Denmark is just the first. Michael Bloomberg describes the future as we’re allowing it to be set – trading liberty for security, and in the end, getting neither.
And, of course, Greece isn’t the only country going through this at the moment, it is only the worst off of the bunch. In fact, it is a case study in the end result of socialist programs (although you’d think, given its fairly recent collapse, that much could have been learned from the Soviet Union). Greece has, for decades, piled up more and more debt than the other European socialist countries and, with the global economic downturn, was the first of the Euro zone to hit the shoals of bankruptcy – although Europe is doing everything it can to forestall that.
The problem is that socialism and its benefits (whether they’re affordable or not) are like being hooked on heroin. Even if you know you have too, you just can’t seem to get off the stuff. Addicts deny reality, fight the cure because it is horribly painful and thus somehow come to believe they can continue to survive on the drug as they have before. And it slowly and inexorably kills them.
Greece, if it isn’t able to kick the habit, is on its economic death bed. Europe understands this and also sees the possibility that Greece’s inability to break this habit, i.e. pass and impose austerity measure – draconian austerity measures – might also mean the death of Europe’s currency, the Euro and conceivably the break up of the European union.
That’s how serious it is.
But the addict continues to fight the cure. Led by the two major unions, Greece has been shut down for 2 days as protesters vent their spleen about the unacceptability of these austerity measures. The irony, of course, is the measures are being imposed by a socialist government which has been given no choice but to impose such measures.
However, that government is seen as week and socialist members who supported the measures at first are now opposing them.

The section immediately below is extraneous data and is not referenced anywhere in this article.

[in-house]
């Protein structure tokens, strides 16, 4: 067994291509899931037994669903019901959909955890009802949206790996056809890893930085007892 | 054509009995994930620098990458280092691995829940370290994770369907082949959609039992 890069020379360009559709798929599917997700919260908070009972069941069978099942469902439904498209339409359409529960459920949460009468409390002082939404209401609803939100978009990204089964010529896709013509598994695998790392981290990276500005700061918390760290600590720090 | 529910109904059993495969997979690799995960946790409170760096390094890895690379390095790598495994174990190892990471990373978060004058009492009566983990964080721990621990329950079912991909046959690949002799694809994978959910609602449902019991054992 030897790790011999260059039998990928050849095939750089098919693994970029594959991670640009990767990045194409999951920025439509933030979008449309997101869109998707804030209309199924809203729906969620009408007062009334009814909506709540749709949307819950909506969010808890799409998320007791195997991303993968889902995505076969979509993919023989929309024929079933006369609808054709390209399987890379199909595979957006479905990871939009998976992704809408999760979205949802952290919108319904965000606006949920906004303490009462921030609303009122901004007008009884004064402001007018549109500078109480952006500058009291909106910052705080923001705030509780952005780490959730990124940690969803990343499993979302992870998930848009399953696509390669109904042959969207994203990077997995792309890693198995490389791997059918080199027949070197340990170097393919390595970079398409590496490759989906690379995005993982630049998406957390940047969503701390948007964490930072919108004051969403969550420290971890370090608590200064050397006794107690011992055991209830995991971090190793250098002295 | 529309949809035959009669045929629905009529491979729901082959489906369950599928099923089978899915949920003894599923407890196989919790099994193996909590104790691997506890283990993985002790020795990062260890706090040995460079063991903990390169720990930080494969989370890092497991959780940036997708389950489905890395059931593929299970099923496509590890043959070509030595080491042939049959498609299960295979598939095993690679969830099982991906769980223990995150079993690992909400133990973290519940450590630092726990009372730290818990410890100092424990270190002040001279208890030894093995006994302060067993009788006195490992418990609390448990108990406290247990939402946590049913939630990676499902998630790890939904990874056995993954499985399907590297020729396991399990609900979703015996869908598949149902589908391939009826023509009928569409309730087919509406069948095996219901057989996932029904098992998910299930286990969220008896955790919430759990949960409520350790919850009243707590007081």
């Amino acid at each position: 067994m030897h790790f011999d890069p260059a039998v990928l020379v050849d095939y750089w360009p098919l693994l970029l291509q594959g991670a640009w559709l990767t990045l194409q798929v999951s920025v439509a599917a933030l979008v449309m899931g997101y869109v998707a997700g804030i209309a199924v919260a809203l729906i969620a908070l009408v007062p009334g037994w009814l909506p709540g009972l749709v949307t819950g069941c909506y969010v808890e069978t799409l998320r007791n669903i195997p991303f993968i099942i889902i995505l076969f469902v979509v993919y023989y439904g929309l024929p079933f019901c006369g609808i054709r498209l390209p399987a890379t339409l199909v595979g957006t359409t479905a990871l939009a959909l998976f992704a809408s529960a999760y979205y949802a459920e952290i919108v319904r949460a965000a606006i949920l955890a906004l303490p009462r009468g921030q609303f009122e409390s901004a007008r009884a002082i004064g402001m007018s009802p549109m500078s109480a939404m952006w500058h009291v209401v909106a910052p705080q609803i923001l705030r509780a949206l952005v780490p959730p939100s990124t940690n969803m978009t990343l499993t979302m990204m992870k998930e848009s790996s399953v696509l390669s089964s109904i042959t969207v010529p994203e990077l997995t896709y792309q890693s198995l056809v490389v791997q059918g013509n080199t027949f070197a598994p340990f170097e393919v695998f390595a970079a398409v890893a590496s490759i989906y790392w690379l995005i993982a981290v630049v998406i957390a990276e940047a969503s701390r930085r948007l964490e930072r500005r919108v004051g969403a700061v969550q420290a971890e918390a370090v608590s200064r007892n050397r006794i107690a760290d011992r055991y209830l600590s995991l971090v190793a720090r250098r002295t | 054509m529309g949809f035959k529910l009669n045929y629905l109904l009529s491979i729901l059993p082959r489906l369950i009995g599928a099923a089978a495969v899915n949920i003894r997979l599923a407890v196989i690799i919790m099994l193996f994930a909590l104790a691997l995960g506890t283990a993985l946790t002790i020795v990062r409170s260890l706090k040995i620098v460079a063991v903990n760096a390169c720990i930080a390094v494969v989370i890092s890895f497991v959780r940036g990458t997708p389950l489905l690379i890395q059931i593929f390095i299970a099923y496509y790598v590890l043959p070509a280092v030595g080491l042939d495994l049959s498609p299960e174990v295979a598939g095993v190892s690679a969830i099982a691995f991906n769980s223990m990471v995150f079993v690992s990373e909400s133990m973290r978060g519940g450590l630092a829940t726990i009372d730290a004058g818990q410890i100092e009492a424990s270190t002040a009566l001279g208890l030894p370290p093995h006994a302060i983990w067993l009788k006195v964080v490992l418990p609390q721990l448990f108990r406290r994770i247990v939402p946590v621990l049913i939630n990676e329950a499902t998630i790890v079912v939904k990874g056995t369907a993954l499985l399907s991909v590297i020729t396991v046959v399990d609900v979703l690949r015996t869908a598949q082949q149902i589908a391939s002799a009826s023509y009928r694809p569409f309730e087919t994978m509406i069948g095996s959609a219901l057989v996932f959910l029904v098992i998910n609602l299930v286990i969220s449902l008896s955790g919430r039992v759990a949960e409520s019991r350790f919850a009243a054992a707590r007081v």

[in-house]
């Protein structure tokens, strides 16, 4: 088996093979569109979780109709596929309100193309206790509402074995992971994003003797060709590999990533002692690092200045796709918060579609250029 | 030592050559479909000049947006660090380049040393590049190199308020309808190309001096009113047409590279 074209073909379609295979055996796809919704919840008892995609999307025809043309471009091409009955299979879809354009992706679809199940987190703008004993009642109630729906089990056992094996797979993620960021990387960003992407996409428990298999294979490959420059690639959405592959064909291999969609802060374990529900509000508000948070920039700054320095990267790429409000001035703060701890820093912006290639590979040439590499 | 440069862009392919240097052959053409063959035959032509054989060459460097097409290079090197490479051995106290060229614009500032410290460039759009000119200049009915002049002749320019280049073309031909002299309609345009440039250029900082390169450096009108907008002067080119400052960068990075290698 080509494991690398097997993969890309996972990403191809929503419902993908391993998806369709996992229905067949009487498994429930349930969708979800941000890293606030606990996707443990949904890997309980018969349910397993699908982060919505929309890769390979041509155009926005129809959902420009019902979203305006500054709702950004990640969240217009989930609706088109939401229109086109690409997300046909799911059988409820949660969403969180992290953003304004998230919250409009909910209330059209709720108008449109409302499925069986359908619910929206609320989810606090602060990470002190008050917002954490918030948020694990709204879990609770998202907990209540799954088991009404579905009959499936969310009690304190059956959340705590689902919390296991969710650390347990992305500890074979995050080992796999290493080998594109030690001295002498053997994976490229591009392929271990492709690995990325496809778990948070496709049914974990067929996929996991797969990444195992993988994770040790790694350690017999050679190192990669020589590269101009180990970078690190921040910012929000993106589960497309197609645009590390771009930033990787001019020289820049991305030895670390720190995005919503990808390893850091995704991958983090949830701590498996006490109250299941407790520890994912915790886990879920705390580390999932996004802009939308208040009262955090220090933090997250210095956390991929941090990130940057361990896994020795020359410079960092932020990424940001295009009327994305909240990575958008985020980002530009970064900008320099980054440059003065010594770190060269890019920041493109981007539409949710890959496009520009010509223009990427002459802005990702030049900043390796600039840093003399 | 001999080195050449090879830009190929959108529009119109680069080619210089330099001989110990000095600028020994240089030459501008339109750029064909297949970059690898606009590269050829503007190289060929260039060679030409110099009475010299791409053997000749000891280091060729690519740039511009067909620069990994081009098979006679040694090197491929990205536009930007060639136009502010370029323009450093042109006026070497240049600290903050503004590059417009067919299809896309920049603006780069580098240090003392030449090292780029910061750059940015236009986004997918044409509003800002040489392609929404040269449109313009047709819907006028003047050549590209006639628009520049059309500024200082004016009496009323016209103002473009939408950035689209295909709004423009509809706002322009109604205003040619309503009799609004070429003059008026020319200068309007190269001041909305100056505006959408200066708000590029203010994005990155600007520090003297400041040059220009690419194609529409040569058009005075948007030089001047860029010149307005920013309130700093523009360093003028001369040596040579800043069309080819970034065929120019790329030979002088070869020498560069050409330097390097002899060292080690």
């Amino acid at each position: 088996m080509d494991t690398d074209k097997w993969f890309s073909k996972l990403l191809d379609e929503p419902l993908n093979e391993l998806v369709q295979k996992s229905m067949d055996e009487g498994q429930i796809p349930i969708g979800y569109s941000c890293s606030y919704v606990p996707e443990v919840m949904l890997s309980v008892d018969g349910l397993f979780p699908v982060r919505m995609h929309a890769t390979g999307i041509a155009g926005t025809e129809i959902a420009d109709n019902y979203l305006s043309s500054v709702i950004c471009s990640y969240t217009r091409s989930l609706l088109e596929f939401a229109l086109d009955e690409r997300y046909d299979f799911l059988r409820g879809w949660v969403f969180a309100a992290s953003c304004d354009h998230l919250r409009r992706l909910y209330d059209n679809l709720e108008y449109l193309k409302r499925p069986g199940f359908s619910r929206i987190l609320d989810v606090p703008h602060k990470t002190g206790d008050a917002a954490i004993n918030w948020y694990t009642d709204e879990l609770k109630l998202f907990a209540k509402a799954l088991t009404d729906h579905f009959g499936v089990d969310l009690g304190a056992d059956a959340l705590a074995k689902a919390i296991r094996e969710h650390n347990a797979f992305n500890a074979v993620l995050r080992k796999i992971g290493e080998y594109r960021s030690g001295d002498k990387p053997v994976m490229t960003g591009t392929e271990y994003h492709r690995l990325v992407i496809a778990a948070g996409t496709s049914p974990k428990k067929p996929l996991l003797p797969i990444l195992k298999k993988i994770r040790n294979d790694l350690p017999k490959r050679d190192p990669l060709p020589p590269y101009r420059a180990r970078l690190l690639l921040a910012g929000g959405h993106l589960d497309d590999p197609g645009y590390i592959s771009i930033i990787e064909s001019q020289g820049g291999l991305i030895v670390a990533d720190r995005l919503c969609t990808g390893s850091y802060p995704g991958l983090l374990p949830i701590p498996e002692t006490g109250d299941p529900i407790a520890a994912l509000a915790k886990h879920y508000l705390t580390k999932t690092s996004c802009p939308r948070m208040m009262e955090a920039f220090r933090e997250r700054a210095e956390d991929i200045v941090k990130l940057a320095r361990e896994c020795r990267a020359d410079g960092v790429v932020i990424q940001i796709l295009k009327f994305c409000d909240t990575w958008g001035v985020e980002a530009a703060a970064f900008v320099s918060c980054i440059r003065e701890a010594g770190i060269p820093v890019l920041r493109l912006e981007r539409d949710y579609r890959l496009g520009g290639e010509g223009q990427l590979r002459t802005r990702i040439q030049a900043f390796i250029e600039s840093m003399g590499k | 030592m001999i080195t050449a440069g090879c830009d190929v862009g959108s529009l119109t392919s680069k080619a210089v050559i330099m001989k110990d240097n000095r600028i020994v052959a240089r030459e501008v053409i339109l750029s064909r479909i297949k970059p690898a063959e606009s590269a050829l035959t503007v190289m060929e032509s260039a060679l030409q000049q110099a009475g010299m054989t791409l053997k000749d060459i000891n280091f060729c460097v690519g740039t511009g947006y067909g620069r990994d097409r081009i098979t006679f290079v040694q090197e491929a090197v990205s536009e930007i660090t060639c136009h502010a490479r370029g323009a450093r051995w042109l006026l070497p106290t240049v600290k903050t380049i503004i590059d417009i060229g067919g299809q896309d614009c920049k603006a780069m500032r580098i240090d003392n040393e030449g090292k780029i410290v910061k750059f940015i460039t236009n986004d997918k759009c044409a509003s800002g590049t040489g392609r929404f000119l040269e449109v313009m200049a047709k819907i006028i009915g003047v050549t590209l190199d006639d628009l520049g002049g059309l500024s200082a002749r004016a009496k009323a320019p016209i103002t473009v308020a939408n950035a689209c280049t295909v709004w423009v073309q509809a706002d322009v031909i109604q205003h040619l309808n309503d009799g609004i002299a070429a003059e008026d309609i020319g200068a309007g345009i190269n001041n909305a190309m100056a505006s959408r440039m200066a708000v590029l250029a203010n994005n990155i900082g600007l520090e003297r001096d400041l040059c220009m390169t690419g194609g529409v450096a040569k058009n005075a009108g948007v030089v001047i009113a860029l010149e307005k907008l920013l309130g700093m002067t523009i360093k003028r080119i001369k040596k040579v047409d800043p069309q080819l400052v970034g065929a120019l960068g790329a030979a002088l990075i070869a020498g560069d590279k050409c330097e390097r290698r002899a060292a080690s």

But the austerity program has met with resistance from within the ranks of Mr. Papandreou’s own party, especially over the privatization of state companies whose workers have traditionally been at the heart of the Socialists’ constituency.
As many as four Socialists in Parliament have said they will consider opposing the measures, including one who opposes the planned privatization of the water utility of Thessaloniki, in her district.
Another Socialist, Alexandros Athanasiadis, said he would vote against the plan to reduce the state’s stake in the Public Power Company to 34 percent from 51 percent. Some of the company’s coal-burning plants are in his district in northeastern Greece.
Naturally the socialists oppose privatization because, you know, the government has done such a bang up job to this point of running businesses it has no business being involved in. Why? Because the government, and therefore the parliamentary members, control the jobs, pay and pensions. More heroin. As government gets more involved in areas it has no business and it (those who run it) begin to understand the power such intrusion brings them, they’re loathe to give it up, even when they’re doing a horrible, inefficient and costly job that could be better and more cheaply done by private industry.
The symbiotic relationship between the unions and the MPs is mutually beneficial and ensures an incumbent who properly plays the game (support union demands) remains in power (see public sector unions and Democrats here). That, of course, has led to unaffordable pensions, wages which aren’t competitive and a public stuck with the ever increasing bill.
Well, the bill has come due.
On Monday, Mr. Venizelos, a Socialist veteran known for his ability to rally his troops, told lawmakers that the measures might be “tough and even unfair” but that they were unavoidable. “We have to finally come to our senses and get serious,” he said.
With 2 days of protests, one has to wonder whether indeed the Greeks are going to actually come to their senses and get serious”, because if they don’t the repercussions could be devastating.
And knowing all of that, and looking at our debt problems, one also has to wonder why we seem bent on creating an addiction of our own, given the real world examples of where that must eventually lead.
It makes absolutely no sense, does it?